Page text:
TORONTO (Nov. 27) — It is a timeworn and chauvinistic axiom that repeatedly bears itself: “One man’s gain is another man’s loss.” Run it past either of Jonathan Bernier or James Reimer and he’ll nod heartily.
This two–step tango has governed the Toronto Maple Leafs goaltending situation since the spring of 2013.
Reimer appeared to be in control with 19 wins in the 48–game lockout season only to implode with his teammates in Game 7 of the playoffs at Boston. That prompted the acquisition of Bernier from Los Angeles and a marvelous stretch of achievement early in 2014, until coach Randy Carlyle allowed Bernier to play injured against his former team at the Staples Center, killing momentum. Leafs folded down the stretch.
Bernier enjoyed another good run in November and December of last season. Then, the most prolific team in the National Hockey League stopped scoring and ran a white flag up the pole in January. This season began disastrously (1–7–2) with Bernier between the pipes. A leg injury in a Halloween–night loss to Pittsburgh unseated him and Reimer moved in brilliantly, guiding the club to a 6–2–2 upswing. Without warning came Tuesday’s aborted practice for Reimer at the MasterCard Centre and initial fear that a leg injury would prompt Mike Babcock to deploy Bernier against Washington Saturday night at the Air Canada Centre. After two days of rest, however, Reimer will apparently start for the 12th time in 13 games.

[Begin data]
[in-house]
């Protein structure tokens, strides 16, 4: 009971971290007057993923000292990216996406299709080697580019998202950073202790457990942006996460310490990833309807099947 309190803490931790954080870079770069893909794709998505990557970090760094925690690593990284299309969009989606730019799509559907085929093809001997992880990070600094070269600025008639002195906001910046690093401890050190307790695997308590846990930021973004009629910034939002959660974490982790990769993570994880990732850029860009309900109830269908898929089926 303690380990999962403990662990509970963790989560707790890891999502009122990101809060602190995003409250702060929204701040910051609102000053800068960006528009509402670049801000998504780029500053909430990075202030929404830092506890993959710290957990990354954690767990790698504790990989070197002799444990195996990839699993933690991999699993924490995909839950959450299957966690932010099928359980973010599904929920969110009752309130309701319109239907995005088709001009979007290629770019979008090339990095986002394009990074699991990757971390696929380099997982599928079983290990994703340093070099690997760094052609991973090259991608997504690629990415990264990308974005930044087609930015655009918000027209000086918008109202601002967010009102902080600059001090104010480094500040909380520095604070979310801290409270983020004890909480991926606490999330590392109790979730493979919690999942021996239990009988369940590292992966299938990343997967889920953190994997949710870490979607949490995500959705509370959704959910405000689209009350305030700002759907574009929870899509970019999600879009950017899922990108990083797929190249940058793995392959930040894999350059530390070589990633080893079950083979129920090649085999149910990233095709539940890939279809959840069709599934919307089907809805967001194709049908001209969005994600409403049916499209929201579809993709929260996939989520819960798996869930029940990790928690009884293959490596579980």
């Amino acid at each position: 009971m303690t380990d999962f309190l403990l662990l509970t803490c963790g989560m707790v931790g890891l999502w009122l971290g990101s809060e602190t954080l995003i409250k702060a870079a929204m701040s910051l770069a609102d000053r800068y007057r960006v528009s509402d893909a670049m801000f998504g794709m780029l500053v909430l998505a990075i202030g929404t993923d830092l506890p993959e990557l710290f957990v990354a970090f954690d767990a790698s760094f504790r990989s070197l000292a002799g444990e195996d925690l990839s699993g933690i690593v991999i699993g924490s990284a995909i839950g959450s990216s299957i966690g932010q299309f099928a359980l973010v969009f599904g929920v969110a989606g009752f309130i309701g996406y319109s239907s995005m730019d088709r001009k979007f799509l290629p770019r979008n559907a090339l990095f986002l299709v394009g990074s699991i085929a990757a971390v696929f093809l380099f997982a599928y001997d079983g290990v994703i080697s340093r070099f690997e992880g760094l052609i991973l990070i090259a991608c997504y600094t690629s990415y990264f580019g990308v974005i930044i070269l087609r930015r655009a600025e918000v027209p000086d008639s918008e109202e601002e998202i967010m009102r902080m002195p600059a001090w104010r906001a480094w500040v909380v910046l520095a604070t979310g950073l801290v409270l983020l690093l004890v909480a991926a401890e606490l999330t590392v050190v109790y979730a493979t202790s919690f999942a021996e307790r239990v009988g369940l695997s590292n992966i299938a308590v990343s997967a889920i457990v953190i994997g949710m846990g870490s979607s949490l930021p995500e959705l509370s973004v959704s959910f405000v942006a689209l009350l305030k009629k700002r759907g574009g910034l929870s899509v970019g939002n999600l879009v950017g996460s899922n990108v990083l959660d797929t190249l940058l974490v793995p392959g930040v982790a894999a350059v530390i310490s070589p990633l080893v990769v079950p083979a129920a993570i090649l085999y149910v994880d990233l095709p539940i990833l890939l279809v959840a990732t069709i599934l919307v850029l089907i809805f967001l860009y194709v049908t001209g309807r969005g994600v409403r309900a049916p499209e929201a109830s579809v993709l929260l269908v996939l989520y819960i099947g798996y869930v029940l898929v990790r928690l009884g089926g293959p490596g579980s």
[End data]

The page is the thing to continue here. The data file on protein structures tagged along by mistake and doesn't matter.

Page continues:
(UPDATE: It appears certain, based on morning skate, that Reimer will rest his leg injury and Bernier will start at home for the first time in four weeks — since the 4–0 loss to Pittsburgh).
The way I see it, such a plan isn’t necessary. A puzzling headline appeared on the Toronto Star website Wednesday afternoon: REIMER SKIPS MAPLE LEAFS PRACTICE BUT TEAM ISN’T PUSHING PANIC BUTTON.
The panic button?
What is it about this development (some have suggested “throw–away”) season that would possibly incite the Leafs organization to go loopy? Even for a few moments. I think of greater importance, right now, is an arrangement to try and rehabilitate Bernier, who is rotting at the end of the bench. Were the Maple Leafs planning a Stanley Cup challenge this year, I could fathom the explicit deployment of a No. 1 goalie… and Reimer has doubtlessly earned the designation over the past three weeks. Bernier, however, is sitting on a powder–keg, two–year contract with an annual $4.15 million salary and cap commitment. Before long, you’d think the Leafs will have to do something with it — either derive benefit or solicit trade options.
Quipsters may imply that the best way to rehabilitate Bernier is to keep him on the bench, but that isn’t practical. You cannot solve a problem by ignoring it. And while a purely “untrade–able” contract doesn’t exist — we’ve seen that here in Toronto with such athletes as Vernon Wells (Blue Jays), Vesa Toskala, Jason Blake and David Clarkson — Bernier’s deal is awfully close. Allowing it to atrophy in the interest of a few extra points this season is bewildering, though Babcock, as a coach, is obviously trying to win games.